Snap crackled and popped at its Wall Street debut.
Snap, the parent company of Snapchat, began trading at $24 a share on the New York Stock Exchange Thursday, a 40% increase over its IPO price. Snap’s stock went as high as $26.05 before ending the day at $24.48, a gain of of 44%.
At the closing price, Snap now has a market valuation of nearly $35 billion.
The company priced its initial public offering at $17 a share Wednesday, above its previously proposed range of $14 to $16 a share. Snap is the biggest U.S. tech company to go public since Facebook in 2012 and the largest tech IPO period since Alibaba in 2014.
In fact, Snap is now worth about three times as much as Twitter’s current market cap.
Evan Spiegel and Bobby Murphy, Snap’s 20-something cofounders and newly minted billionaires, rang the opening bell. The floor of the exchange featured Snap’s ghost logo and its quirky smiling yellow vending machines that dispense sunglasses.
“The demand for the Snap IPO has been very, very strong,” says Jeff Zell, an analyst with IPO Boutique, a research firm. There was enough investor interest for Snap to raise its IPO price more, according to Zell, but it likely wanted to see the stock pop on the first day.
Yet, some analysts were quick to rain on Snap’s parade.
“It is significantly overvalued,” Brian Wieser, an analyst with Pivotal Research Group, wrote in an investor note Thursday. “We value Snap at $10 per share.”
The young company saw user growth slow to a halt in the final months of last year, according to its original IPO filing last month. The slowdown coincided with Facebook’s Instagram launching a Snapchat copycat feature.
In the filing, Snap repeatedly said its user numbers and engagement “can be lumpy and unpredictable” — or the opposite of what Wall Street typically prefers.
Snap only began making money two years ago and is still struggling to turn a profit. The company suffered losses of $515 million in 2016, up from a loss of $373 million the year before.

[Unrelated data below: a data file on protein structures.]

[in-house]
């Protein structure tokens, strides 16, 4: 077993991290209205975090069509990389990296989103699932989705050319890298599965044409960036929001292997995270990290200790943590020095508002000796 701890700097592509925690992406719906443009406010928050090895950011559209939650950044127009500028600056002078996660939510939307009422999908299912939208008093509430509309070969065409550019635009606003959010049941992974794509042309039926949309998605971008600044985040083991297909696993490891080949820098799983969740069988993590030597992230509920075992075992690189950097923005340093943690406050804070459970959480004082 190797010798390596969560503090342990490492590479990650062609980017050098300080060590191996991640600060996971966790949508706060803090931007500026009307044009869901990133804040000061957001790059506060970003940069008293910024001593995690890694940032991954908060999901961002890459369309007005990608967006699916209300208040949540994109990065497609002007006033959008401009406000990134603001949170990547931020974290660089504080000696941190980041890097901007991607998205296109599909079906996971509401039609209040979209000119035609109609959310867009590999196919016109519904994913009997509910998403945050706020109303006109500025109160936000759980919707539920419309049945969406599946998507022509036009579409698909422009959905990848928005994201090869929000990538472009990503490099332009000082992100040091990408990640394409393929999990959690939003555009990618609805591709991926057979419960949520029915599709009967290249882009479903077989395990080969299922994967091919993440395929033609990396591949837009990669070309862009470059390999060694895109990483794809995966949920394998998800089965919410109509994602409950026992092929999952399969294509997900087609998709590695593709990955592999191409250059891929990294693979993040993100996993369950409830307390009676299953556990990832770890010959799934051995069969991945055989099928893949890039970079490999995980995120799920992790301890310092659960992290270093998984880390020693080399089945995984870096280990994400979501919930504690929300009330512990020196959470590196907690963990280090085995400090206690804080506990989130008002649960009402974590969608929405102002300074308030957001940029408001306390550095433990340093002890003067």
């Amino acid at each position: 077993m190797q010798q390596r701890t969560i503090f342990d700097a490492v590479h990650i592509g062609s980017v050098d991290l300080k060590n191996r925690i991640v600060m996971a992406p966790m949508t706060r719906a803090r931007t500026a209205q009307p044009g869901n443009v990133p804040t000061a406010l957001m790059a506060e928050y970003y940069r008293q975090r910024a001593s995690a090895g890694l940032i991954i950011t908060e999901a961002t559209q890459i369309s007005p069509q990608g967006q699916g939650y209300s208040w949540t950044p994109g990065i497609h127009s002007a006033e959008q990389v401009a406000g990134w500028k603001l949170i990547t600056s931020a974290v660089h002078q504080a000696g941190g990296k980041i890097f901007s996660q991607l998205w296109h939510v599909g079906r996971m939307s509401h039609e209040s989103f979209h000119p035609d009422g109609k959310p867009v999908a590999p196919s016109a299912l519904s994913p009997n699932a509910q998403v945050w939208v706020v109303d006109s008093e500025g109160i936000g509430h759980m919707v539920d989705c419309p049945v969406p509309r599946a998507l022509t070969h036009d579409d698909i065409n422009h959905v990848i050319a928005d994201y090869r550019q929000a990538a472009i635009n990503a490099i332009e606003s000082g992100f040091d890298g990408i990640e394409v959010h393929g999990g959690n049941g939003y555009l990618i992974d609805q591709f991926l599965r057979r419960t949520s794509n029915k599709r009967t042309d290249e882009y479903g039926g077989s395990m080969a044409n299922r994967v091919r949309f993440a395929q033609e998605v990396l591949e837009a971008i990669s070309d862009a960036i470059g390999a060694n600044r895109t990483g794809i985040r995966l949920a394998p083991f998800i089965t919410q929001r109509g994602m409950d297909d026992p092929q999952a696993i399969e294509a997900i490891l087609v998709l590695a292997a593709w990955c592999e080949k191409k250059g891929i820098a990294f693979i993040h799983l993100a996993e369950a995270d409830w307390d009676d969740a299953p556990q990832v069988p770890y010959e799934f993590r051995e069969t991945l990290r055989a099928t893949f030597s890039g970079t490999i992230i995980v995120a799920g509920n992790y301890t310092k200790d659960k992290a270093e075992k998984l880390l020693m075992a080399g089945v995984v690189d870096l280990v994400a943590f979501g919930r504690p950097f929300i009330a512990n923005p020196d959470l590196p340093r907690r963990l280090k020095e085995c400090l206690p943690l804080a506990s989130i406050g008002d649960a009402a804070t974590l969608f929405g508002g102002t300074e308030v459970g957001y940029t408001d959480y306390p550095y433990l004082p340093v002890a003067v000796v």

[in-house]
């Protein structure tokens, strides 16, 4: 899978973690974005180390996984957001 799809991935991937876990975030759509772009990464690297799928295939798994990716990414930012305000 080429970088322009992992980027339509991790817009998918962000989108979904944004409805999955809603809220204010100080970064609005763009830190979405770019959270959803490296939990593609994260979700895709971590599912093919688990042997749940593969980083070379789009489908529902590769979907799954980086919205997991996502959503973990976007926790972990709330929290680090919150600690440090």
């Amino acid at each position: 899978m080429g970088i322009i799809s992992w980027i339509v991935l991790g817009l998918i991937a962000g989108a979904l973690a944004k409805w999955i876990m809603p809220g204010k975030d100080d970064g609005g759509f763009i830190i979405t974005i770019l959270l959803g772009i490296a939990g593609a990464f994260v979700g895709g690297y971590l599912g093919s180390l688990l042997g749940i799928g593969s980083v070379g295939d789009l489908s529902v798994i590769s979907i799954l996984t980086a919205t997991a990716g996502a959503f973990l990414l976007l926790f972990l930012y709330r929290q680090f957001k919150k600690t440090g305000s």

And Snap’s two young founders will maintain voting control over the company, meaning those buying its stock now will have no say in how the company operates.
“This is setting a new precedent,” says Lise Buyer, an IPO expert with Class V Group, who helped take Google public. “It certainly pushes the limits on governance.”
Yet, Snap is also one of the few billion-dollar tech startups choosing to go public and by far the largest. Square, Twilio, Line and other high-profile tech IPOs from the last 18 months are each just a fraction of Snap’s market value.
“[Investors] saw Facebook, they saw Twitter back in the day. They don’t want to be the one that misses this one,” Zell says.
Snapchat launched its app for disappearing messages in 2011 and gradually expanded it to include high-tech photo effects and curated stories from users and media companies.
Snap now defines itself as a “camera company” and recently launched its first hardware product: smart sunglasses.
But Snap’s core business is still its messaging app, which has a much smaller audience than rival Facebook. Snapchat had 158 million daily users in the most recent quarter, compared to Facebook’s 1.23 billion daily users.
“One of the challenges that we’ve encountered over time is to explain to people why bigger isn’t better,” Evan Spiegel, Snap’s CEO and cofounder, said in a presentation to investors ahead of the IPO.
Snap’s secret weapon, according to the company and some analysts, is that its users are younger and incredibly engaged.
“I don’t know how to use it,” says James Cakmak, an analyst with Monness, Crespi, Hardt & Co. All that matters, he says, is “Generation Z uses it, and uses it aggressively, because advertisers are clamoring for their dollars.”